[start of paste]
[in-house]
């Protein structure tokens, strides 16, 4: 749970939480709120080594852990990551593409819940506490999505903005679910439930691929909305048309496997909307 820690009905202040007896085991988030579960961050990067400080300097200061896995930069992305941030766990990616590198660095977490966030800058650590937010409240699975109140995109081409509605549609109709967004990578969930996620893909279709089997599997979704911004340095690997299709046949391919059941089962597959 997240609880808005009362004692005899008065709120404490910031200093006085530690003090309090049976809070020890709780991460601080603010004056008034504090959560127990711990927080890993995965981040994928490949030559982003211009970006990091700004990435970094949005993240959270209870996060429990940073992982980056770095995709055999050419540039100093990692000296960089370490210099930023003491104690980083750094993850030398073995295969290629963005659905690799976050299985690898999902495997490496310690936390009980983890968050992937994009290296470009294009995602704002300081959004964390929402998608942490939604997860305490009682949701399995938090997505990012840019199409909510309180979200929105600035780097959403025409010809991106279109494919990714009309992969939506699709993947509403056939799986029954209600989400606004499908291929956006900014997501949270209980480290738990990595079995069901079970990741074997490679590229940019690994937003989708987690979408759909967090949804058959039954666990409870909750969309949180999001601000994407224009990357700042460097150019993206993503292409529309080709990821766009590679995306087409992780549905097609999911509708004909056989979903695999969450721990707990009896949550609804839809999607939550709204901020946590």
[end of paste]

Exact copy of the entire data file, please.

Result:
[in-house]
């Protein structure tokens, strides 16, 4: 749970939480709120080594852990990551593409819940506490999505903005679910439930691929909305048309496997909307 820690009905202040007896085991988030579960961050990067400080300097200061896995930069992305941030766990990616590198660095977490966030800058650590937010409240699975109140995109081409509605549609109709967004990578969930996620893909279709089997599997979704911004340095690997299709046949391919059941089962597959 997240609880808005009362004692005899008065709120404490910031200093006085530690003090309090049976809070020890709780991460601080603010004056008034504090959560127990711990927080890993995965981040994928490949030559982003211009970006990091700004990435970094949005993240959270209870996060429990940073992982980056770095995709055999050419540039100093990692000296960089370490210099930023003491104690980083750094993850030398073995295969290629963005659905690799976050299985690898999902495997490496310690936390009980983890968050992937994009290296470009294009995602704002300081959004964390929402998608942490939604997860305490009682949701399995938090997505990012840019199409909510309180979200929105600035780097959403025409010809991106279109494919990714009309992969939506699709993947509403056939799986029954209600989400606004499908291929956006900014997501949270209980480290738990990595079995069901079970990741074997490679590229940019690994937003989708987690979408759909967090949804058959039954666990409870909750969309949180999001601000994407224009990357700042460097150019993206993503292409529309080709990821766009590679995306087409992780549905097609999911509708004909056989979903695999969450721990707990009896949550609804839809999607939550709204901020946590």